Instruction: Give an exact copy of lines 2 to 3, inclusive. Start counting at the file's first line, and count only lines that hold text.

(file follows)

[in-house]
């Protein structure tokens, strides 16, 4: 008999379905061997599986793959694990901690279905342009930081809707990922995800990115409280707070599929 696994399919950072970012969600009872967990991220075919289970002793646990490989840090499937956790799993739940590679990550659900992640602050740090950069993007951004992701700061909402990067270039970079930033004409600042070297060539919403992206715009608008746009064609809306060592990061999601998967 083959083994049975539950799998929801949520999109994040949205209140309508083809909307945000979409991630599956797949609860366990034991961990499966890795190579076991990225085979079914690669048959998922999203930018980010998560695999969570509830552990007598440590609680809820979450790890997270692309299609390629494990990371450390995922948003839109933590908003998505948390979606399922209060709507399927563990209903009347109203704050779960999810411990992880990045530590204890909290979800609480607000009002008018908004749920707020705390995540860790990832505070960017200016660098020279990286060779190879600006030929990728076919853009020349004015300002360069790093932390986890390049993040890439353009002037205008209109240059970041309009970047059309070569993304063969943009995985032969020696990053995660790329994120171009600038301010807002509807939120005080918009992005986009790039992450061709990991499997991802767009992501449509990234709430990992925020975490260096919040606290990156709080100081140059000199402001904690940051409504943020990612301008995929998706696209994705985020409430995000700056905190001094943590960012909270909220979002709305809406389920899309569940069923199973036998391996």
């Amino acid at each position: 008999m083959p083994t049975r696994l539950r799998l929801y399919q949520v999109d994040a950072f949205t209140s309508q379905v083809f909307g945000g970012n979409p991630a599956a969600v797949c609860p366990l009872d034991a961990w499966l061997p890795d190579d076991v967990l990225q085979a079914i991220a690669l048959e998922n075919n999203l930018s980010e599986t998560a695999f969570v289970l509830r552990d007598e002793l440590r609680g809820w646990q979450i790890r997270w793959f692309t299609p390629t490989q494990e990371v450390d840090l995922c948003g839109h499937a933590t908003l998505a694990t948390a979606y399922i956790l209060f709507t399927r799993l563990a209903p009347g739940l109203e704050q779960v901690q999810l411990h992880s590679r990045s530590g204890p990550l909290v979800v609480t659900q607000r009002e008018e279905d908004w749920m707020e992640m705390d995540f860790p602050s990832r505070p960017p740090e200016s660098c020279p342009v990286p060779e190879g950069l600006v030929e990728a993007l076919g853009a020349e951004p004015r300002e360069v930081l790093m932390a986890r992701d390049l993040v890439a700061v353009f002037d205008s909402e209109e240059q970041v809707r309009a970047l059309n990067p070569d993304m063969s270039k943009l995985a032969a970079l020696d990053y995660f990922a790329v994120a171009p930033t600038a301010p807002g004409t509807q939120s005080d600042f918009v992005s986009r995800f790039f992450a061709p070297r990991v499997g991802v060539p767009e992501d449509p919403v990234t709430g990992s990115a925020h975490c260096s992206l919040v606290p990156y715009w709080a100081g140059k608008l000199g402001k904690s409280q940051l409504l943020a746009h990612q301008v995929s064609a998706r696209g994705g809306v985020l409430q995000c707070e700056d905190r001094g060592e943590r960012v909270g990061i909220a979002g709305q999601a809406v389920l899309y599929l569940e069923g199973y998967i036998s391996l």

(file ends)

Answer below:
């Protein structure tokens, strides 16, 4: 008999379905061997599986793959694990901690279905342009930081809707990922995800990115409280707070599929 696994399919950072970012969600009872967990991220075919289970002793646990490989840090499937956790799993739940590679990550659900992640602050740090950069993007951004992701700061909402990067270039970079930033004409600042070297060539919403992206715009608008746009064609809306060592990061999601998967 083959083994049975539950799998929801949520999109994040949205209140309508083809909307945000979409991630599956797949609860366990034991961990499966890795190579076991990225085979079914690669048959998922999203930018980010998560695999969570509830552990007598440590609680809820979450790890997270692309299609390629494990990371450390995922948003839109933590908003998505948390979606399922209060709507399927563990209903009347109203704050779960999810411990992880990045530590204890909290979800609480607000009002008018908004749920707020705390995540860790990832505070960017200016660098020279990286060779190879600006030929990728076919853009020349004015300002360069790093932390986890390049993040890439353009002037205008209109240059970041309009970047059309070569993304063969943009995985032969020696990053995660790329994120171009600038301010807002509807939120005080918009992005986009790039992450061709990991499997991802767009992501449509990234709430990992925020975490260096919040606290990156709080100081140059000199402001904690940051409504943020990612301008995929998706696209994705985020409430995000700056905190001094943590960012909270909220979002709305809406389920899309569940069923199973036998391996």
């Amino acid at each position: 008999m083959p083994t049975r696994l539950r799998l929801y399919q949520v999109d994040a950072f949205t209140s309508q379905v083809f909307g945000g970012n979409p991630a599956a969600v797949c609860p366990l009872d034991a961990w499966l061997p890795d190579d076991v967990l990225q085979a079914i991220a690669l048959e998922n075919n999203l930018s980010e599986t998560a695999f969570v289970l509830r552990d007598e002793l440590r609680g809820w646990q979450i790890r997270w793959f692309t299609p390629t490989q494990e990371v450390d840090l995922c948003g839109h499937a933590t908003l998505a694990t948390a979606y399922i956790l209060f709507t399927r799993l563990a209903p009347g739940l109203e704050q779960v901690q999810l411990h992880s590679r990045s530590g204890p990550l909290v979800v609480t659900q607000r009002e008018e279905d908004w749920m707020e992640m705390d995540f860790p602050s990832r505070p960017p740090e200016s660098c020279p342009v990286p060779e190879g950069l600006v030929e990728a993007l076919g853009a020349e951004p004015r300002e360069v930081l790093m932390a986890r992701d390049l993040v890439a700061v353009f002037d205008s909402e209109e240059q970041v809707r309009a970047l059309n990067p070569d993304m063969s270039k943009l995985a032969a970079l020696d990053y995660f990922a790329v994120a171009p930033t600038a301010p807002g004409t509807q939120s005080d600042f918009v992005s986009r995800f790039f992450a061709p070297r990991v499997g991802v060539p767009e992501d449509p919403v990234t709430g990992s990115a925020h975490c260096s992206l919040v606290p990156y715009w709080a100081g140059k608008l000199g402001k904690s409280q940051l409504l943020a746009h990612q301008v995929s064609a998706r696209g994705g809306v985020l409430q995000c707070e700056d905190r001094g060592e943590r960012v909270g990061i909220a979002g709305q999601a809406v389920l899309y599929l569940e069923g199973y998967i036998s391996l």